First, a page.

I’ve been thinking a bit about the notions of ORIGINALITY and APPROPRIATION.
As you know if you’ve read my manifesto, I often use music as a model for thinking about art and design. I appreciate the relevance of the term ‘practice’ to both and I’ve always been enamored of the collaborative aspect of music making. The question of originality in music is also a very interesting one. I started thinking about this when considering the notion of ‘covers’ in music – especially popular music (from folk through rock to rap). The cover is a tribute, a test of one’s own ability and sometimes a kind of one-upmanship. A way to acknowledge your forebears and to strut your own stuff at the same time.
But in the fine arts this could be considered simply copying. Its been impossible to carve a version of Michelangelo’s David as part of an art practice for over a 100 years? For most of the 20th Century the avante-garde position has been to reject and deny the work of our forbears – not incorporate it. But since the 1970’s appropriation and sampling have become part of post-modern practice. I’m sure there’s some excellent analysis of the connections between originality, covers, sampling and appropriation with respect to music – I need Don Miller Jr.’s input here!
Perhaps in the worlds of craft and design the notion of ‘cover’ has been there all along. Lately I’ve been teaching one of my favorite classes at CCa – The History and Theory of 20th Century Furniture. It’s interesting the way some ideas keep reappearing and being reinterpreted in the recent history of furniture design. For example, studio furniture designers and makers post WW2 have had this thing about designing and making music stands – perhaps this reflects the parallels between music and craftsmanship.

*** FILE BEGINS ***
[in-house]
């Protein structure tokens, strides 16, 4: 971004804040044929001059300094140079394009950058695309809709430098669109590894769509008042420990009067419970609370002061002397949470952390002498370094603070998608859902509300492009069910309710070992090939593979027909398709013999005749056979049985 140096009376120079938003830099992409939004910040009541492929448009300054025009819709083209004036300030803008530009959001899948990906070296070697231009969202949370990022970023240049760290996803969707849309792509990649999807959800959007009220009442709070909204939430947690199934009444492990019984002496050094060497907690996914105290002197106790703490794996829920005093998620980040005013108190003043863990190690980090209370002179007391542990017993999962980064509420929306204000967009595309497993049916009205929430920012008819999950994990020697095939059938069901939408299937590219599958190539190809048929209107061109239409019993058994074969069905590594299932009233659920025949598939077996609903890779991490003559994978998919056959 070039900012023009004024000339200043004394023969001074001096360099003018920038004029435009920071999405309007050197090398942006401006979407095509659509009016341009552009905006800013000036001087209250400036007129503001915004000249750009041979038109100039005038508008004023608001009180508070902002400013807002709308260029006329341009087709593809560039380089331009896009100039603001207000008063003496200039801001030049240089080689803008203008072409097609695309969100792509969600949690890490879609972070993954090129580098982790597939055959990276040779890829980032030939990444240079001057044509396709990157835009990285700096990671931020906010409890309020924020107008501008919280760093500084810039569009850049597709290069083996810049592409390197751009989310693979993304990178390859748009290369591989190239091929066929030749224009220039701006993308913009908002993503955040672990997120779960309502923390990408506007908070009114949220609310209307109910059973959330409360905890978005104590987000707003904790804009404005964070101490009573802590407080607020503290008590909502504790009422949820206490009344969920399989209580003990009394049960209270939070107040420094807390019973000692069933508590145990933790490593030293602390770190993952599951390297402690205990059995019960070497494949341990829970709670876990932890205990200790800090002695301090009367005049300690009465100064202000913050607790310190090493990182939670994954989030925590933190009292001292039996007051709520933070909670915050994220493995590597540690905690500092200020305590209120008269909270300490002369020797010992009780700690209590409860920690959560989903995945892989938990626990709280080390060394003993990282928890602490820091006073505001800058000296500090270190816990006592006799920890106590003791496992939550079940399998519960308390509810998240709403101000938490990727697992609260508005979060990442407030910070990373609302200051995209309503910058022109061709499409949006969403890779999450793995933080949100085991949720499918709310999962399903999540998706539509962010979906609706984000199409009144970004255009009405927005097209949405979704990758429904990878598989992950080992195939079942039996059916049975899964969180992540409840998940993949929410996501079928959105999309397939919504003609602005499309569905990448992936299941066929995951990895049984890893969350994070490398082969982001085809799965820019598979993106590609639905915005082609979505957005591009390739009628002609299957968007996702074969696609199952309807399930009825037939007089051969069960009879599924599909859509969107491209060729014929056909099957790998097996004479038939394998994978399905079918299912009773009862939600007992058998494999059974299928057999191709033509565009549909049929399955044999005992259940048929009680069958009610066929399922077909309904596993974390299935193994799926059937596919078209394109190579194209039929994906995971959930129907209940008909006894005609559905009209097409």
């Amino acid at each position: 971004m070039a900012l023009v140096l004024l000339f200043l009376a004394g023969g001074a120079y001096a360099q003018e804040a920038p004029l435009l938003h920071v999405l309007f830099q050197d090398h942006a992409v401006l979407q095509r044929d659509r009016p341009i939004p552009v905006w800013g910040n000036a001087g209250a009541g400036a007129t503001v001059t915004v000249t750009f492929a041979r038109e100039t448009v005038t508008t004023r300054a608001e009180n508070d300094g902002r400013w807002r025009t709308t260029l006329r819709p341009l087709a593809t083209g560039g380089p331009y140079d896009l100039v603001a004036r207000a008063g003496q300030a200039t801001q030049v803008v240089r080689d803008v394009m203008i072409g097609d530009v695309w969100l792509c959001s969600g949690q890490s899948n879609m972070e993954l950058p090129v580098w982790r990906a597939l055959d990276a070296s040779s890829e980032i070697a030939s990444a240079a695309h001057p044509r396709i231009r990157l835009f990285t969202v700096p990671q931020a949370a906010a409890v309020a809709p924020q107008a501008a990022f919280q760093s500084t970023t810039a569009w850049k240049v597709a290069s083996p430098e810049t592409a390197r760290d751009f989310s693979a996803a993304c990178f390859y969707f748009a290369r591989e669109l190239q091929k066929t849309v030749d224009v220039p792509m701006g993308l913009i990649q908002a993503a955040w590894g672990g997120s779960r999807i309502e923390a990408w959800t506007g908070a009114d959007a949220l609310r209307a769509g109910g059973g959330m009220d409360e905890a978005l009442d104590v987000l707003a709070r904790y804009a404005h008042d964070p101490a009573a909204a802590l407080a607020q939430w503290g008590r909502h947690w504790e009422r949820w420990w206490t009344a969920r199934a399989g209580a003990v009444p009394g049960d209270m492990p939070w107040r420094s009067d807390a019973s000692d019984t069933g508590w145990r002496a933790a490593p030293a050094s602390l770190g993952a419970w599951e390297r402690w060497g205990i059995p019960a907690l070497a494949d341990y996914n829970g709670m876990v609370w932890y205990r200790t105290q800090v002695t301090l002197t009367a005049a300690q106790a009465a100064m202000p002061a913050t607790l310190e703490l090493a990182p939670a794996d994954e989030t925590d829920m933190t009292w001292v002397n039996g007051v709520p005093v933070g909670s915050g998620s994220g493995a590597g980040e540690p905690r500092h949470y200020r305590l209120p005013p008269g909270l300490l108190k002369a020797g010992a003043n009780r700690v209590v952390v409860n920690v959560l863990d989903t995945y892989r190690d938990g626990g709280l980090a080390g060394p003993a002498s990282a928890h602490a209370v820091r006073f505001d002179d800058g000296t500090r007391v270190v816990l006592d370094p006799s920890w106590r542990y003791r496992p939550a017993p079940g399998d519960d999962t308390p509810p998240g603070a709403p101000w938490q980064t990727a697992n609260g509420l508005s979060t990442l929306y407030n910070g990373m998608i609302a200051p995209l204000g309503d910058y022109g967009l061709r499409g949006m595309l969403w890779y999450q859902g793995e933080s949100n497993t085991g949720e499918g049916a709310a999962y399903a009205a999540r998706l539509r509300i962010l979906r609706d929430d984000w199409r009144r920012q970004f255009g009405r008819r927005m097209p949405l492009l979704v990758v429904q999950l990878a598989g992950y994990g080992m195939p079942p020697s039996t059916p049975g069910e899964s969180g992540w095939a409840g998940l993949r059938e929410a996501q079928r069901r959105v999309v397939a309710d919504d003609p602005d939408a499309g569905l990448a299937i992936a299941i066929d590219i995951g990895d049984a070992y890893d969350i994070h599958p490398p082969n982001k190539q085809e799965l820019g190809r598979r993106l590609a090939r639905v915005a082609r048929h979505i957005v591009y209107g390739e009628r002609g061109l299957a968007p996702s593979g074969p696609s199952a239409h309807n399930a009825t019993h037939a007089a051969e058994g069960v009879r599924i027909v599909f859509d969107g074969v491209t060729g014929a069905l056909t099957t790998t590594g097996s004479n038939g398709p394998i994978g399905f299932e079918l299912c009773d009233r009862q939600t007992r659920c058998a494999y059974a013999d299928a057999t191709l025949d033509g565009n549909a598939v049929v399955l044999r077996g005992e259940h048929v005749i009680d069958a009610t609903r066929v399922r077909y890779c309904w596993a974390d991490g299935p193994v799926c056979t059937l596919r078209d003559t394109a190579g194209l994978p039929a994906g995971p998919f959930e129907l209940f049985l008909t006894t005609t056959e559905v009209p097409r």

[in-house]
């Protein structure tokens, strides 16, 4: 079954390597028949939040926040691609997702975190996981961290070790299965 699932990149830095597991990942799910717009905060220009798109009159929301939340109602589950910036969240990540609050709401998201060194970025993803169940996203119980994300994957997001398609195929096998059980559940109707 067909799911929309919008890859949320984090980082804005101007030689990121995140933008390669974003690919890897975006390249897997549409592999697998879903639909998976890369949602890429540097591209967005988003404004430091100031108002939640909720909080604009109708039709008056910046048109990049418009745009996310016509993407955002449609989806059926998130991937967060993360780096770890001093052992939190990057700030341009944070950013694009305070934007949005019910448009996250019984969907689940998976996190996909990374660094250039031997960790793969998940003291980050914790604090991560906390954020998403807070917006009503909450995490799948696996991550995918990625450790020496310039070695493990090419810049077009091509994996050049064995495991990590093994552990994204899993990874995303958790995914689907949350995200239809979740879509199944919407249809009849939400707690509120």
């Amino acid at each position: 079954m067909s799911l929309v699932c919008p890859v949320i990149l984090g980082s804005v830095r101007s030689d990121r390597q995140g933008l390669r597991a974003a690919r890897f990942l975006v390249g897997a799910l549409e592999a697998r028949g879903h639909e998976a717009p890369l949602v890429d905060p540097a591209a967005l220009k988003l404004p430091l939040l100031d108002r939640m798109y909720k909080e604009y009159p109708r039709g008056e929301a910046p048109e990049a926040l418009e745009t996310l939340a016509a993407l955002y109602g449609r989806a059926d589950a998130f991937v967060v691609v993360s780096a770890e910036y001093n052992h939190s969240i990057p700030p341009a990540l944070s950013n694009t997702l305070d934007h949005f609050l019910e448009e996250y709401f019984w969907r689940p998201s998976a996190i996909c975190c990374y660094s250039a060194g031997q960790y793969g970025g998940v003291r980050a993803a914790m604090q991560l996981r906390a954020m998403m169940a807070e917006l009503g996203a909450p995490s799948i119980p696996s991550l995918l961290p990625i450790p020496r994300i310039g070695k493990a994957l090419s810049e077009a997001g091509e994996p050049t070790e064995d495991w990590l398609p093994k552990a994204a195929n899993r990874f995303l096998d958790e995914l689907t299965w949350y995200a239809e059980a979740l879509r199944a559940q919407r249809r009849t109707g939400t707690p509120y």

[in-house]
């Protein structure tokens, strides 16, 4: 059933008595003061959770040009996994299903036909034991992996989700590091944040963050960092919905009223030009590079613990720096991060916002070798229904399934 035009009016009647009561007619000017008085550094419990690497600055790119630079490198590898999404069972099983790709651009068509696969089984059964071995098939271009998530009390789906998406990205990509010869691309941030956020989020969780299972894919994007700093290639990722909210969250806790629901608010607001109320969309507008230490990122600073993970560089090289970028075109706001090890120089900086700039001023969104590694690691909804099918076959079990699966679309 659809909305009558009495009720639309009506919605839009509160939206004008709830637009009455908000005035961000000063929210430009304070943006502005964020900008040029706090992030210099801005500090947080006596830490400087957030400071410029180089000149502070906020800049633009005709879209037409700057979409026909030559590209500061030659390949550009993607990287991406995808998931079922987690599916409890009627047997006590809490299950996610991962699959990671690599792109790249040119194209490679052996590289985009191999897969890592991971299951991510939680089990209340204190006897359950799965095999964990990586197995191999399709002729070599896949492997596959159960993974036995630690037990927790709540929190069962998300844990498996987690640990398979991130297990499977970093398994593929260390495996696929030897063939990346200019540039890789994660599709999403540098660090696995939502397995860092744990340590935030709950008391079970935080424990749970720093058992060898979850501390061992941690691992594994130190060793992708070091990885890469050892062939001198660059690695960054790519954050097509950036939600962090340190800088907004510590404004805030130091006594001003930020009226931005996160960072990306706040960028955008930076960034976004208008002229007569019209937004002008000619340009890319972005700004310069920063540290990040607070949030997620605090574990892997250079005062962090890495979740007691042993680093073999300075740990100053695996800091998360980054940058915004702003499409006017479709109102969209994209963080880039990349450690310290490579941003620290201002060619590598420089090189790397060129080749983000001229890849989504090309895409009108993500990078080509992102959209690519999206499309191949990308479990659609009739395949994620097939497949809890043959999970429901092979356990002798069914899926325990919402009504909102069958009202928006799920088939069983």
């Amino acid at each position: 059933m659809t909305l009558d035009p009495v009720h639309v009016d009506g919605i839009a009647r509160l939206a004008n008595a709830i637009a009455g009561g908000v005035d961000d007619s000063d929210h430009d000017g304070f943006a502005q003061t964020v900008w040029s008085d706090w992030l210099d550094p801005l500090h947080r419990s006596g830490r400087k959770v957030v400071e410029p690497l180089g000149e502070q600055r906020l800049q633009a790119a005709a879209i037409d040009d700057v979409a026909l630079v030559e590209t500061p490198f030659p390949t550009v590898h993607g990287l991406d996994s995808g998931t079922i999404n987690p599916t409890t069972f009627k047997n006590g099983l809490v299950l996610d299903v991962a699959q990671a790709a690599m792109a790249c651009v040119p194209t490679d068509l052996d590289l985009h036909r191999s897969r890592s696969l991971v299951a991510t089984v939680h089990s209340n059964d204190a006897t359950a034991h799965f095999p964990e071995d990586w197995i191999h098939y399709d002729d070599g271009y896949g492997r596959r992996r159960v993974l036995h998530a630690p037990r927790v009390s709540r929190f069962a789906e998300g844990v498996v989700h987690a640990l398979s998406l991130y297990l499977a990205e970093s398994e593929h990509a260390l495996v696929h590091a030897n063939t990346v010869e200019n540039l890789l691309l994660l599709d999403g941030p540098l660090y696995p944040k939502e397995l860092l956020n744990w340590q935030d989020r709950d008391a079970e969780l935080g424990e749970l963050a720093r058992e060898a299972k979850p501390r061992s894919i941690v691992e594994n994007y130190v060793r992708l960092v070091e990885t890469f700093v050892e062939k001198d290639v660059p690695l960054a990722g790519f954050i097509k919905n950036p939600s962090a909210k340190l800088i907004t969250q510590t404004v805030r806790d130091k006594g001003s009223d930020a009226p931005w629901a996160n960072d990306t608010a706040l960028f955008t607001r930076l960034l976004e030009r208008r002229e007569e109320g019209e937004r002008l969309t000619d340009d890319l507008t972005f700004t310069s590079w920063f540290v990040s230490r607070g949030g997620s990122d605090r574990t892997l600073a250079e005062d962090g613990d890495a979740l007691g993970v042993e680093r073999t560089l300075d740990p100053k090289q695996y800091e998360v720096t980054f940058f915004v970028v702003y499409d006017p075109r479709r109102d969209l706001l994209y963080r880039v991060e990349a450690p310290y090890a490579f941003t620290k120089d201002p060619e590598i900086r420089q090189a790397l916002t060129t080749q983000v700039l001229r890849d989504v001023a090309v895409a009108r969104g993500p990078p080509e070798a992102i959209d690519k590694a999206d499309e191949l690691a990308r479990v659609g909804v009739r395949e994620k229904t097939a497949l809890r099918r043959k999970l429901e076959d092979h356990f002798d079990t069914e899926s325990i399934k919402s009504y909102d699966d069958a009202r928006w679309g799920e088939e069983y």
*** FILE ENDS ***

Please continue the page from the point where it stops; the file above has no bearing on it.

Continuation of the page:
Through looking at so many designers in the History and Theory class I’ve noticed another strange trope or design ‘meme’. So many 20thC furniture designers have embraced the vernacular be designing their own ‘cover’ of the three-legged milking stool. Here are some nice examples –
All this was floating around in my noggin’ when I listened to a great Radiolab show last week – the piece entitled ‘Patient Zero’. It was about tracing the source of things to their ORIGIN – they looked at the AIDS virus, Typhoid Mary, the High Five, and the Cowboy Hat. The last piece featured Jonnie Hughes who has written a new book entitled “On the Origin of Teepees: the Evolution of Ideas (and Ourselves).” Get the pun!
In it the author expands on Dawkins’ concept of the ‘meme’. Dawkins believed that a meme was perpetuated by it being copied, duplicated and appropriated. Hughes hypothesizes another mechanism for the survival and, more radically, EVOLUTION of ideas through environmental, social and historical factors. In the example of the cowboy hat he proves that no-one invented it – despite Stetson’s reputation for having done so. Actually, it evolved to satisfy a very particular set of human needs determined by cultural and environmental factors – powered by the selection pressure of the cowboy’s choice. The cowboy hat wasn’t invented it evolved on the prairie – like buffalo!
So now I’m wondering if ‘originality’ is in any way a valid or useful concept in such a rich field of cultural appropriation and ‘memetic evolution’. I’ve always found it a very problematic concept and a futile goal. The scientific model as aphorized by Newton in 1676 has always held more appeal – “If I have seen further it is only by standing on the shoulders of giants.” We can only make an (original? evolving?) contribution to a field by recognizing and working with all that has gone before.
I think it’s time I designed a three legged stool – though I know its not original!!!